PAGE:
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Terms in this set (26)
Tax on salt during pre-revolutionary France-included in the Estate's list of grievances.
The clergy of the church; 0.6 per cent of the population (200 000); owned 10% of the land; paid no taxes- 16 million livres donation
"The Nobles"---Make up 2% of population (300 000), but owns 25% of land. Paid no taxes, held highest offices in government. Controlled the most wealth.
Everybody else; paid most of the taxes and had the least amount of property
Unpaid labor (as for the maintenance of roads) required by a lord of his vassals in lieu of taxes
the upper class of the third estate- 8% of population (2 475 000), including merchants, industrialists, and professional people. Heavily taxed and sought political rights.
A tax levied on the common people by the king or an overlord.
Formerly, the eldest son of the King of France and direct heir to the throne
French regional courts dominated by hereditary nobles. The Parlement of Paris claimed the right to register royal decrees before they could become law.
Official appointed by French king Louis XIV to govern the provinces, collect taxes, and recruit soldiers
A family's payment of one-tenth of its income to a church
An office sold by the state that was used to raise money, but generally exempted the purchaser from many taxes and brought some power, but was mostly pointless, allowed some upward mobility for 4000 bourgeoisie
A philosophical movement which started in Europe in the 1700's . It emphasized reason and the scientific method. Writers of the enlightenment tended to focus on government, ethics, and science, rather than on imagination, emotions, or religion. Many members of the Enlightenment rejected traditional religious beliefs in favor of Deism, which holds that the world is run by natural laws without the direct intervention of God.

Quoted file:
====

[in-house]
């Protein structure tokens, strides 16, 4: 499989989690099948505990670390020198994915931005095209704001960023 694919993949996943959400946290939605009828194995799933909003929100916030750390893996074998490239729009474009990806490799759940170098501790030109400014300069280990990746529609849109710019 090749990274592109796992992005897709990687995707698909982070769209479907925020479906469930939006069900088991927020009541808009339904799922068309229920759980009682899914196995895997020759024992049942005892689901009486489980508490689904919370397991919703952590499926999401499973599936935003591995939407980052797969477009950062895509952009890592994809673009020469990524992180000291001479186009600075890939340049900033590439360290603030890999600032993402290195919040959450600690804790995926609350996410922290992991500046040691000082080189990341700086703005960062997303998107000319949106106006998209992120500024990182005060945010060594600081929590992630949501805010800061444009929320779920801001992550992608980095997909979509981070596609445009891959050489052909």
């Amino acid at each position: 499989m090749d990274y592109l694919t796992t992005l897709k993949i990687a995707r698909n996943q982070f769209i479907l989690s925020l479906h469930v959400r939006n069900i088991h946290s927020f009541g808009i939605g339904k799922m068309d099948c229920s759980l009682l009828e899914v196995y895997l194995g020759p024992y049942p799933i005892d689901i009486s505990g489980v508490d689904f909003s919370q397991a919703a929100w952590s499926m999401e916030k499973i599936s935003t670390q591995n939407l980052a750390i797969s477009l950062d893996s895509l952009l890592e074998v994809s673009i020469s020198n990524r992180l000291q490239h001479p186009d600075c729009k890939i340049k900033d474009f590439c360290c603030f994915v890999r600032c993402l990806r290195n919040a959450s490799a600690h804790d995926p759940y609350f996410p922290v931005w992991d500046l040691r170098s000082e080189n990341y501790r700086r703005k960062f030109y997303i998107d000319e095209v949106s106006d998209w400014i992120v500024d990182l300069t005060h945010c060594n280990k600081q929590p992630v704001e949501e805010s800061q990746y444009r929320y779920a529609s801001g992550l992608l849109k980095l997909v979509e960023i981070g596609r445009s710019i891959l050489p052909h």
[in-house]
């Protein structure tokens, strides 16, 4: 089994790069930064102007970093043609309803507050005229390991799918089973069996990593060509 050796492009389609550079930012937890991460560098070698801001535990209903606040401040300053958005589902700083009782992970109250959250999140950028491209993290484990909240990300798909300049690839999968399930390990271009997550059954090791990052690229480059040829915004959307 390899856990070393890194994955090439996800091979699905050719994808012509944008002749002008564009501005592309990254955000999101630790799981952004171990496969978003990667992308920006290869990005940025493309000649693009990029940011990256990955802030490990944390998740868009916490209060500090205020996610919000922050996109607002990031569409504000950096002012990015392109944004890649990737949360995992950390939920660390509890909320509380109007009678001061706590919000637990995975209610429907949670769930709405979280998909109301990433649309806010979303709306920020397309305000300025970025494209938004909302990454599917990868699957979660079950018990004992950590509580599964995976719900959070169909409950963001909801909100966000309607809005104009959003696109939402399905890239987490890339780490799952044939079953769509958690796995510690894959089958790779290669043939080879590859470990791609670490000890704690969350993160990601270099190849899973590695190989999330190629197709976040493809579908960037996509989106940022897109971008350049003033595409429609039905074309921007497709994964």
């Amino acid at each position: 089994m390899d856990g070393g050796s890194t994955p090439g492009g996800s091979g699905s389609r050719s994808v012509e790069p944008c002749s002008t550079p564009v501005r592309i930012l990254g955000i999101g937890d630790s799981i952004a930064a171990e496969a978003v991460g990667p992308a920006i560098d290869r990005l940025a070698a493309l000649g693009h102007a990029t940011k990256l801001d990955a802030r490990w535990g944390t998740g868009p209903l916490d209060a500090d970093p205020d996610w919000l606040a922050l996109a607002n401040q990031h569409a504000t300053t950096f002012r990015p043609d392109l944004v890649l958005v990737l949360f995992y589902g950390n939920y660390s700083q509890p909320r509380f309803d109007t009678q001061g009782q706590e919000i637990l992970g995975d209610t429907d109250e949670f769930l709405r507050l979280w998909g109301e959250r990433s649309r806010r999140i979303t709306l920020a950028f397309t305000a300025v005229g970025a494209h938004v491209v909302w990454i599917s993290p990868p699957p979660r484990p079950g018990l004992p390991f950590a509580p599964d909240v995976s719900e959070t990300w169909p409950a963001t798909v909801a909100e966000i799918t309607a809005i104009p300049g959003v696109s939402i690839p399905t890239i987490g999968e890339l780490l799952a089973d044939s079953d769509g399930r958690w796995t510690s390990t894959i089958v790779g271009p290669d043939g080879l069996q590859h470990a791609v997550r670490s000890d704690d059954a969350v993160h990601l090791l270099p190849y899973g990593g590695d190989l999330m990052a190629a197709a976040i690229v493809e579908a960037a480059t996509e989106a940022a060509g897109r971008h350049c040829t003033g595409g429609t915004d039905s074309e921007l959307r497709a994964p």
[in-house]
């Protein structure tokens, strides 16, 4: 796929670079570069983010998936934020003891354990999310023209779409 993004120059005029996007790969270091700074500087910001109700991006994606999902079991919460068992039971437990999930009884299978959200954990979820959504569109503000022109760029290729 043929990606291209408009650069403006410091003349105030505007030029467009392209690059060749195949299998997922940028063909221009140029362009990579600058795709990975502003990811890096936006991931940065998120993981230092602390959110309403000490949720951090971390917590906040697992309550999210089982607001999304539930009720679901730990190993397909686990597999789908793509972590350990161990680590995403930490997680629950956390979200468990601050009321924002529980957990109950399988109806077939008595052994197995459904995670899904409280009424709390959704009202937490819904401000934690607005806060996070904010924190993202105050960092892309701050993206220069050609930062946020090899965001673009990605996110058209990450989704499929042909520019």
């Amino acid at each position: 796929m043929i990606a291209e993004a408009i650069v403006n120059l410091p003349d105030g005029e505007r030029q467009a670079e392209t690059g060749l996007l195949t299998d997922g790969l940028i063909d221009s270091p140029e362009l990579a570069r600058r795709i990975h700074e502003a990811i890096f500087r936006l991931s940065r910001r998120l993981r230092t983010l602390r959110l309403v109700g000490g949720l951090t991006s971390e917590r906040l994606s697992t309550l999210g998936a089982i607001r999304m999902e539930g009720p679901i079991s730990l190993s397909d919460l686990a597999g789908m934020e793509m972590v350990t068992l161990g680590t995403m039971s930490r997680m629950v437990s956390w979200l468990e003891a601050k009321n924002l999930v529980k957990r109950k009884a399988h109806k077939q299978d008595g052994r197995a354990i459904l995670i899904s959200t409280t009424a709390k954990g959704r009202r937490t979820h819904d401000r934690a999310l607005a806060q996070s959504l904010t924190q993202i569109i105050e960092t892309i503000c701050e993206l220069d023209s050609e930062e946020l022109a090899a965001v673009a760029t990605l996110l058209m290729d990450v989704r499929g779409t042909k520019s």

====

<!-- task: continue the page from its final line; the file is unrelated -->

Swiss Financial expert of Louis XVI, he advised Louis to reduce court spending, tax the first and second estates, abolish tarriffs on internal trade in order to avoid bankruptcy... dismissed after publishing the Crowns Finances
Assembly of Notables
A group of nobles and aristocrats invited by the king of France to discuss reform of the government.
France's traditional national assembly with representatives of the three estates, or classes, in French society: the clergy, nobility, and commoners. The calling of the Estates General in 1789 led to the French Revolution.
Refers to the political developments of 1787-89, when pressure from noble institutions such as the parliaments and Assembly of Notables forced the king to summon the Estates General.
Briefly replaced Necker as Minister of Finance. Wanted new land tax, lower taxes, internal trade, grain/salt trade. Needed approval of Estates General, blocked by nobility.
Royal French residence and seat of government established by King Louis XIV
American Revolution (1775-1783)
A period when 13 colonies gained independence from England. Based on disapproval by colonists of several taxes and other unpopular laws. Protests lead to fighting in 1775, and after two main British armies were captured in 1777 and 1781 and an alliance of the colonists with the French, the Treaty of Paris was signed.
Agents who purchased from the crown the rights to collect taxes in a particular district.
Queen of France (as wife of Louis XVI) who was unpopular her extravagance and opposition to reform contributed to the overthrow of the monarchy; she was guillotined along with her husband (1755-1793)
Louis XVI (16th)
King of France during the French Revolution
Louis XIV (Sun King)
He ruled from 1643-1715, the longest reign in French history. He constructed Versailles, believed in divine right of kings, engaged in many wars, and established absolutism in France.
a person who attends a royal court as a companion or adviser to the king or queen.
Peasants and urban workers
Poor of the third estate 89.4% (25 075 000) Carried the burden of all taxation.